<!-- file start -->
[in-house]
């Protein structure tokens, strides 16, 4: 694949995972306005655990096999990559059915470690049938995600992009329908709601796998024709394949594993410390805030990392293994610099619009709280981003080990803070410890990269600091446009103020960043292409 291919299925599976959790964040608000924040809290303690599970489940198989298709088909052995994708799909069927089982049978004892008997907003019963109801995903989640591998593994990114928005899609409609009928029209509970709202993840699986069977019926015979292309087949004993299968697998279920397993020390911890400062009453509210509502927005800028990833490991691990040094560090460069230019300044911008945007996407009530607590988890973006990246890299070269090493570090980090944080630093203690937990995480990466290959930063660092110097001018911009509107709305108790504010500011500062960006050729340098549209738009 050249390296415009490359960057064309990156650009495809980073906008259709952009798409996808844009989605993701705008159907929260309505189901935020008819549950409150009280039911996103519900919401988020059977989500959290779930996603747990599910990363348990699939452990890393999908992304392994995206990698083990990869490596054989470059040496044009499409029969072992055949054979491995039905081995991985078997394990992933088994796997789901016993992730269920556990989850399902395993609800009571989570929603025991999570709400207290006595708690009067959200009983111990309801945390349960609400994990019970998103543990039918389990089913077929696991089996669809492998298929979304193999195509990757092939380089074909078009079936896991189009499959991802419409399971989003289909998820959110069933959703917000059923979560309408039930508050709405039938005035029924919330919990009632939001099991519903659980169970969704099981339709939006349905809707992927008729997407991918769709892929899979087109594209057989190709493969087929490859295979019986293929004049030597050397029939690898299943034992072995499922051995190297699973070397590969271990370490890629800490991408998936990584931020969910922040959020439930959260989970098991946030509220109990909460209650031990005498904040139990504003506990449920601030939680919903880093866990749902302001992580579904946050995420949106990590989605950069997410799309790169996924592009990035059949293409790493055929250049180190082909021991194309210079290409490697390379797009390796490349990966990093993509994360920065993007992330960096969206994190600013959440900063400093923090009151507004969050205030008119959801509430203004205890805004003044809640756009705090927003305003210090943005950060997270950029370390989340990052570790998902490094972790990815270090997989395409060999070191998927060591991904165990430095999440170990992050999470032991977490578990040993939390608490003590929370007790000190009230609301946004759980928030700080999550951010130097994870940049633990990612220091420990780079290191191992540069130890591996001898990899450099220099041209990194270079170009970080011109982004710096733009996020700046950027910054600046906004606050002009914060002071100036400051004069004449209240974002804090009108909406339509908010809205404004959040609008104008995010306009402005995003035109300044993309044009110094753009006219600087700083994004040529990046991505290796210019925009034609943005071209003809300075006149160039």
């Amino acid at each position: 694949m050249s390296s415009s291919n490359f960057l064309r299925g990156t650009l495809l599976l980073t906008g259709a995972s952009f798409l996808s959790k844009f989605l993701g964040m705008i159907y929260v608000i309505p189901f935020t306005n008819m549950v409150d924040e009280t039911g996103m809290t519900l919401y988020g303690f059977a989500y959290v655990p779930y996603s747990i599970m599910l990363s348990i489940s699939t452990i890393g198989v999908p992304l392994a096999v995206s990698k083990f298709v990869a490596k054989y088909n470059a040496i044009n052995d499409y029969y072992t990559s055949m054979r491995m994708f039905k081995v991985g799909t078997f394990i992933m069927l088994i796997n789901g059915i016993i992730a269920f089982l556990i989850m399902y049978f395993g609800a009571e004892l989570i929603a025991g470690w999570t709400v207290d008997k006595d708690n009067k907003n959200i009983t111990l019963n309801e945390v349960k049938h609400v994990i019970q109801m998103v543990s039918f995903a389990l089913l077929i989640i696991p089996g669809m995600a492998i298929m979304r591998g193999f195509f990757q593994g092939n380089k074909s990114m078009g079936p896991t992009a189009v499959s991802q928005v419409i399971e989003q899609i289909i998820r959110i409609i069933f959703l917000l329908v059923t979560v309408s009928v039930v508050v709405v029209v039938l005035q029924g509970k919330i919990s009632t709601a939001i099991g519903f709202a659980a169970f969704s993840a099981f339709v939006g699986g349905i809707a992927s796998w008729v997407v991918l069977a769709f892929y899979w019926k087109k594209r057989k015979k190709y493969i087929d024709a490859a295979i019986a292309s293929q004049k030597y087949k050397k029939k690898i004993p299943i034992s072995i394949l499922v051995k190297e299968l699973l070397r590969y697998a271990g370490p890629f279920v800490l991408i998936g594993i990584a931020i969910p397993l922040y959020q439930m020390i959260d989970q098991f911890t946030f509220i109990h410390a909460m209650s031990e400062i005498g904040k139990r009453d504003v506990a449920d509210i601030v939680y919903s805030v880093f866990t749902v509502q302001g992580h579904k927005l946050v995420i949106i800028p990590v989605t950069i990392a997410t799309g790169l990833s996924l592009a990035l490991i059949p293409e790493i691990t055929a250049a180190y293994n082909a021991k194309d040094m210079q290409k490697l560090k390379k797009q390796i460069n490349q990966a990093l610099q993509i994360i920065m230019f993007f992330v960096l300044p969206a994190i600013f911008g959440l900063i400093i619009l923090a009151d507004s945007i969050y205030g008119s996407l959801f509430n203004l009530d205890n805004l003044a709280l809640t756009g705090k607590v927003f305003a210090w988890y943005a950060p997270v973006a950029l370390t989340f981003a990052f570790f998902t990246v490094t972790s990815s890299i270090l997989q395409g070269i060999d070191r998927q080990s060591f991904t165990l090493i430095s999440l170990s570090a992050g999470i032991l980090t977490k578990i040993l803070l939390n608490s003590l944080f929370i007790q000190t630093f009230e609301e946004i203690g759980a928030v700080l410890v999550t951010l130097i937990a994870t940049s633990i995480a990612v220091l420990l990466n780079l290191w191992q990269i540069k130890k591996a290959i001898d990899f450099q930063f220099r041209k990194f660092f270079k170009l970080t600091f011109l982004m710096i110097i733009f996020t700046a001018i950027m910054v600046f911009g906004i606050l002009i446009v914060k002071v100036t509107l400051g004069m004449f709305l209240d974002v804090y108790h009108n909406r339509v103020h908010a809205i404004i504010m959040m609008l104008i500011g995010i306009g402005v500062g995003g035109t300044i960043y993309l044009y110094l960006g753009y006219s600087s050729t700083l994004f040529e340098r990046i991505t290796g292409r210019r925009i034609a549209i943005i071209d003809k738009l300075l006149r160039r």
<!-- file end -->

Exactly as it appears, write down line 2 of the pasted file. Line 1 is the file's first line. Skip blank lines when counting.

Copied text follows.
């Protein structure tokens, strides 16, 4: 694949995972306005655990096999990559059915470690049938995600992009329908709601796998024709394949594993410390805030990392293994610099619009709280981003080990803070410890990269600091446009103020960043292409 291919299925599976959790964040608000924040809290303690599970489940198989298709088909052995994708799909069927089982049978004892008997907003019963109801995903989640591998593994990114928005899609409609009928029209509970709202993840699986069977019926015979292309087949004993299968697998279920397993020390911890400062009453509210509502927005800028990833490991691990040094560090460069230019300044911008945007996407009530607590988890973006990246890299070269090493570090980090944080630093203690937990995480990466290959930063660092110097001018911009509107709305108790504010500011500062960006050729340098549209738009 050249390296415009490359960057064309990156650009495809980073906008259709952009798409996808844009989605993701705008159907929260309505189901935020008819549950409150009280039911996103519900919401988020059977989500959290779930996603747990599910990363348990699939452990890393999908992304392994995206990698083990990869490596054989470059040496044009499409029969072992055949054979491995039905081995991985078997394990992933088994796997789901016993992730269920556990989850399902395993609800009571989570929603025991999570709400207290006595708690009067959200009983111990309801945390349960609400994990019970998103543990039918389990089913077929696991089996669809492998298929979304193999195509990757092939380089074909078009079936896991189009499959991802419409399971989003289909998820959110069933959703917000059923979560309408039930508050709405039938005035029924919330919990009632939001099991519903659980169970969704099981339709939006349905809707992927008729997407991918769709892929899979087109594209057989190709493969087929490859295979019986293929004049030597050397029939690898299943034992072995499922051995190297699973070397590969271990370490890629800490991408998936990584931020969910922040959020439930959260989970098991946030509220109990909460209650031990005498904040139990504003506990449920601030939680919903880093866990749902302001992580579904946050995420949106990590989605950069997410799309790169996924592009990035059949293409790493055929250049180190082909021991194309210079290409490697390379797009390796490349990966990093993509994360920065993007992330960096969206994190600013959440900063400093923090009151507004969050205030008119959801509430203004205890805004003044809640756009705090927003305003210090943005950060997270950029370390989340990052570790998902490094972790990815270090997989395409060999070191998927060591991904165990430095999440170990992050999470032991977490578990040993939390608490003590929370007790000190009230609301946004759980928030700080999550951010130097994870940049633990990612220091420990780079290191191992540069130890591996001898990899450099220099041209990194270079170009970080011109982004710096733009996020700046950027910054600046906004606050002009914060002071100036400051004069004449209240974002804090009108909406339509908010809205404004959040609008104008995010306009402005995003035109300044993309044009110094753009006219600087700083994004040529990046991505290796210019925009034609943005071209003809300075006149160039």